Global data center traffic growth will increase fourfold by 2016. Cisco forecasts that global data center traffic will nearly quadruple, from 1.8 zettabytes in 2011 to 6.6 zettabytes annually in 2016, representing a 31 percent CAGR.
Global cloud traffic will account for nearly two-thirds of total global data center traffic. Globally, cloud traffic will grow from 39 percent (57 exabytes per month and 683 exabytes annually) of total data center traffic in 2011 to 64 percent (almost two-thirds – 355 exabytes per month and 4.3 zettabytes annually) of total data center traffic in 2016.
Global cloud traffic will grow faster than overall global data center traffic. The transition to cloud services is driving global cloud traffic at a growth rate greater than global data center traffic. Global data center traffic will grow fourfold (a 31 percent CAGR) from 2011 to 2016, while global cloud traffic will grow sixfold (a 44 percent CAGR) over the same period.
Workload transitions: From 2011 to 2016, data center workloads will grow 2.5-fold; cloud workloads will grow 5.3-fold. In 2011, 30 percent of workloads were processed in the cloud, with 70 percent being handled in a traditional data center.2014 will be the first year when the majority of workloads shift to the cloud; 52 percent of all workloads will be processed in the cloud versus 48 percent in the traditional IT space.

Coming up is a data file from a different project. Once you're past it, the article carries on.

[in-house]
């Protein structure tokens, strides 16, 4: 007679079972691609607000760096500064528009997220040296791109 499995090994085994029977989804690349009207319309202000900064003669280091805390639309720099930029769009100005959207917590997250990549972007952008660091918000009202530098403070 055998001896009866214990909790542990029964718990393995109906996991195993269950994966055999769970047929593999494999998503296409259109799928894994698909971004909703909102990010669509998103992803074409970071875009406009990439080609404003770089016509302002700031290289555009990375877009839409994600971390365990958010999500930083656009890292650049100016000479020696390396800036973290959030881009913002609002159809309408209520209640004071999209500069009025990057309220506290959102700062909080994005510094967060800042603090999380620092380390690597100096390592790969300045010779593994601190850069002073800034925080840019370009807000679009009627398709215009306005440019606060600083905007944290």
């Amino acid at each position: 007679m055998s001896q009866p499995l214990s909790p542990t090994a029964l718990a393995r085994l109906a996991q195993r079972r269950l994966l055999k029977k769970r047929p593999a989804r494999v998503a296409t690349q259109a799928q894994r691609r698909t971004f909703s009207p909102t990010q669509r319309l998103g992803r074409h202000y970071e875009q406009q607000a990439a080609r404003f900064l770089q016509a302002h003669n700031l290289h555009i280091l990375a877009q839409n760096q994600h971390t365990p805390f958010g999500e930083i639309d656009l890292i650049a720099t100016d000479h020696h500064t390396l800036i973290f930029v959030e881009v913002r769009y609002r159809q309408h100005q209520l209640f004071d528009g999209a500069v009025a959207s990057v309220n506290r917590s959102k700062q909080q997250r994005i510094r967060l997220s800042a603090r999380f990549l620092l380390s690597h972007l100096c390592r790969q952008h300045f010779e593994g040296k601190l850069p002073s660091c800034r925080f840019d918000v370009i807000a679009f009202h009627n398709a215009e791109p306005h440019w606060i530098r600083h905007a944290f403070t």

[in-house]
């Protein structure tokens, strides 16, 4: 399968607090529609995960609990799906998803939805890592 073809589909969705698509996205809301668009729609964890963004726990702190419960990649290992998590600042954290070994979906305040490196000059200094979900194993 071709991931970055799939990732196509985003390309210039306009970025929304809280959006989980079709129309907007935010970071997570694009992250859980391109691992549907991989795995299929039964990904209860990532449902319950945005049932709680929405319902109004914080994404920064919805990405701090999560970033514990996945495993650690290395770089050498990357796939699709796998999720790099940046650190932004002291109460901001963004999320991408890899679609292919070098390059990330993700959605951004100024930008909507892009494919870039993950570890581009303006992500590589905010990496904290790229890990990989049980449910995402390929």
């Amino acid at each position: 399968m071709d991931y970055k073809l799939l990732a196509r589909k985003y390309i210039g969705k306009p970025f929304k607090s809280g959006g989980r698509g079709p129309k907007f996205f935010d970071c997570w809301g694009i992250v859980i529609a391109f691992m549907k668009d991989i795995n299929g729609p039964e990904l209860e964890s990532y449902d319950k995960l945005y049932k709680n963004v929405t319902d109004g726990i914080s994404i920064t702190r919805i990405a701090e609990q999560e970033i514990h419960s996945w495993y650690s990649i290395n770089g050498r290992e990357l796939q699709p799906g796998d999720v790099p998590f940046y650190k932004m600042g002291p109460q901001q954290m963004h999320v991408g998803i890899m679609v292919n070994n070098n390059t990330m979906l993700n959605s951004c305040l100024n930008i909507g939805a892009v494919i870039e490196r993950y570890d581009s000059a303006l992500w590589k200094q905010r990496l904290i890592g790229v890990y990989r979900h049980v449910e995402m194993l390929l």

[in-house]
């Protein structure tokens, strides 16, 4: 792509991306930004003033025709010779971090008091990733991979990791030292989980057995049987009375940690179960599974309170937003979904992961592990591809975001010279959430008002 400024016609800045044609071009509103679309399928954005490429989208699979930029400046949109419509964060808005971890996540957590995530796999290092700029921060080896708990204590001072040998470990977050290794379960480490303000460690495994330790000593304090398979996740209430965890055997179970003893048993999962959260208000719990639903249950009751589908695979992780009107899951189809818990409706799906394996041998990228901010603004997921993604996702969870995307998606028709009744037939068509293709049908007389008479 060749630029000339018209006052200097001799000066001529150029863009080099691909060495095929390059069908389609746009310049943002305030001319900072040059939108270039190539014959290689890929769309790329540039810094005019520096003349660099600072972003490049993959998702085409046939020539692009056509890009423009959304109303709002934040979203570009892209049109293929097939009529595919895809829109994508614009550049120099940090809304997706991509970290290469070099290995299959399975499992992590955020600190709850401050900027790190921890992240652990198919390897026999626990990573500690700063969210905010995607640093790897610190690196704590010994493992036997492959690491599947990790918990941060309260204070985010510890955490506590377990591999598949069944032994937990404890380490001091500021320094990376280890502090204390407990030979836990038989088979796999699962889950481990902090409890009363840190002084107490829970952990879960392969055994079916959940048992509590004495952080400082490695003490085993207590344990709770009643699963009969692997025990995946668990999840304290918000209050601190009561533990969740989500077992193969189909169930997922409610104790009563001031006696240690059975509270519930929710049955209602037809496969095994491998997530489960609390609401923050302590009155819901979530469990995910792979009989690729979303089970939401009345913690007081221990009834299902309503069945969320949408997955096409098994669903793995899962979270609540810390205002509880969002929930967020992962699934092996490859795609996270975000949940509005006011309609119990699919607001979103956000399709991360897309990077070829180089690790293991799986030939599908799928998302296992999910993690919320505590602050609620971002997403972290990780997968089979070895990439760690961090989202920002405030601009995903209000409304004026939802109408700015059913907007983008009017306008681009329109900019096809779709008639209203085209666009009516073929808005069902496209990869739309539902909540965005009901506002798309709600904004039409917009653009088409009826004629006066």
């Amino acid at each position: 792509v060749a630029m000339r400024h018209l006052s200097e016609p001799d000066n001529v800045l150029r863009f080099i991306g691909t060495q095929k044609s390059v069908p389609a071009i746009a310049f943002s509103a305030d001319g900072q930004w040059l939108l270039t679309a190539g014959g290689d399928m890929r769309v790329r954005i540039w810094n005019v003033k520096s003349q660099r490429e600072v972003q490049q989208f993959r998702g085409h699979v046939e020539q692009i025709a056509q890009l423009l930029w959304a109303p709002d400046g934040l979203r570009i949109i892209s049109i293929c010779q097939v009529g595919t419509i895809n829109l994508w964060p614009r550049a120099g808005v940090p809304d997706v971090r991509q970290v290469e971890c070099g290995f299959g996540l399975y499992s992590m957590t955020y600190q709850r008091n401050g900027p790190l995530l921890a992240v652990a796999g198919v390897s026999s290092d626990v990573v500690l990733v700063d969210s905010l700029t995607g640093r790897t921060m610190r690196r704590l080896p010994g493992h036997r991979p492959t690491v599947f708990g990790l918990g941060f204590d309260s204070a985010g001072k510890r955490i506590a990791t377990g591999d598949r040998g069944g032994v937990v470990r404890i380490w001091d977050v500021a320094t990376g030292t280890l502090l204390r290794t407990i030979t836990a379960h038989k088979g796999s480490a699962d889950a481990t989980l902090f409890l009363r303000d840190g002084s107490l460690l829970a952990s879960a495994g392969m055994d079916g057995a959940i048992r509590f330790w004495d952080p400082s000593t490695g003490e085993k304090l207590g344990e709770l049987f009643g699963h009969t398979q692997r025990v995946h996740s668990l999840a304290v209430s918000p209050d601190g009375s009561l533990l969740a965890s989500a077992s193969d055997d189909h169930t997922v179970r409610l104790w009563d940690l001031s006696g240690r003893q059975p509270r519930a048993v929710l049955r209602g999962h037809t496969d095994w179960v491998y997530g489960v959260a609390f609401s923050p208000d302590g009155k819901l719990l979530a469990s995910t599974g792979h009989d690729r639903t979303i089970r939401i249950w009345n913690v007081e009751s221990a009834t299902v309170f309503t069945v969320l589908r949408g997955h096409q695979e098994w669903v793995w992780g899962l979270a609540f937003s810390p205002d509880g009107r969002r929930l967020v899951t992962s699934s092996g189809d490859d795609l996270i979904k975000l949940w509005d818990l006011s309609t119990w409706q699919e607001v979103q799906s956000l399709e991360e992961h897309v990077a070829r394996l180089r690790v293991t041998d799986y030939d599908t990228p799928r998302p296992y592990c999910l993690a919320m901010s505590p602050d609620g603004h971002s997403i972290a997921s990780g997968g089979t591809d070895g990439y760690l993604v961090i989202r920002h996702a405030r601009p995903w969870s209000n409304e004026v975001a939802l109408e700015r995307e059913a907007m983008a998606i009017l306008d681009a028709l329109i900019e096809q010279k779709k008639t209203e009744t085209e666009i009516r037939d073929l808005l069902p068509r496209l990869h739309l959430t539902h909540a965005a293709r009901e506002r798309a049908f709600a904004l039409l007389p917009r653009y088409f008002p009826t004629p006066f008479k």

By 2016, 62 percent or nearly two-thirds of total workloads will be processed in the cloud.
The average workload per physical cloud server will grow from 4.2 in 2011 to 8.5 by 2016. In comparison the average workload per traditional data center physical server will grow from 1.5 in 2011 to 2.0 in 2016.
Cloud readiness: Asia Pacific, Central and Eastern Europe, North America, and Western Europe can currently support advanced cloud-computing applications over fixed networks; currently, only Western Europe has average network performance to support intermediate cloud-computing applications over mobile networks. To assess cloud readiness, various fixed and mobile network attributes were analyzed. Average upload and download speeds and average latency were assessed across each of the following geographic regions: Asia Pacific, Central and Eastern Europe, Latin America, Middle East and Africa, North America, and Western Europe.
From a fixed network perspective, the average network performance characteristics for the Middle East and Africa and Latin America can currently support intermediate cloud-computing applications such as high-definition video streaming and video chat applications.
The average fixed broadband performance for Asia Pacific, Central and Eastern Europe, North America, and Western Europe can currently support advanced cloud-computing applications such as 3-D video streaming and high-end virtual office services. Note: Some countries within every region have average fixed network capabilities to support advanced cloud computing applications today.
From a mobile network perspective, only the average network performance characteristics for Western Europe were sufficient to support intermediate cloud-computing applications today.
The average mobile broadband performance for all other regions can support basic cloud-computing applications, such as web surfing and text communications. Note: Some countries within every region can support intermediate mobile cloud services today. Hungary is the only country that can support advanced mobile cloud services today.
[Image Courtesy: Cisco]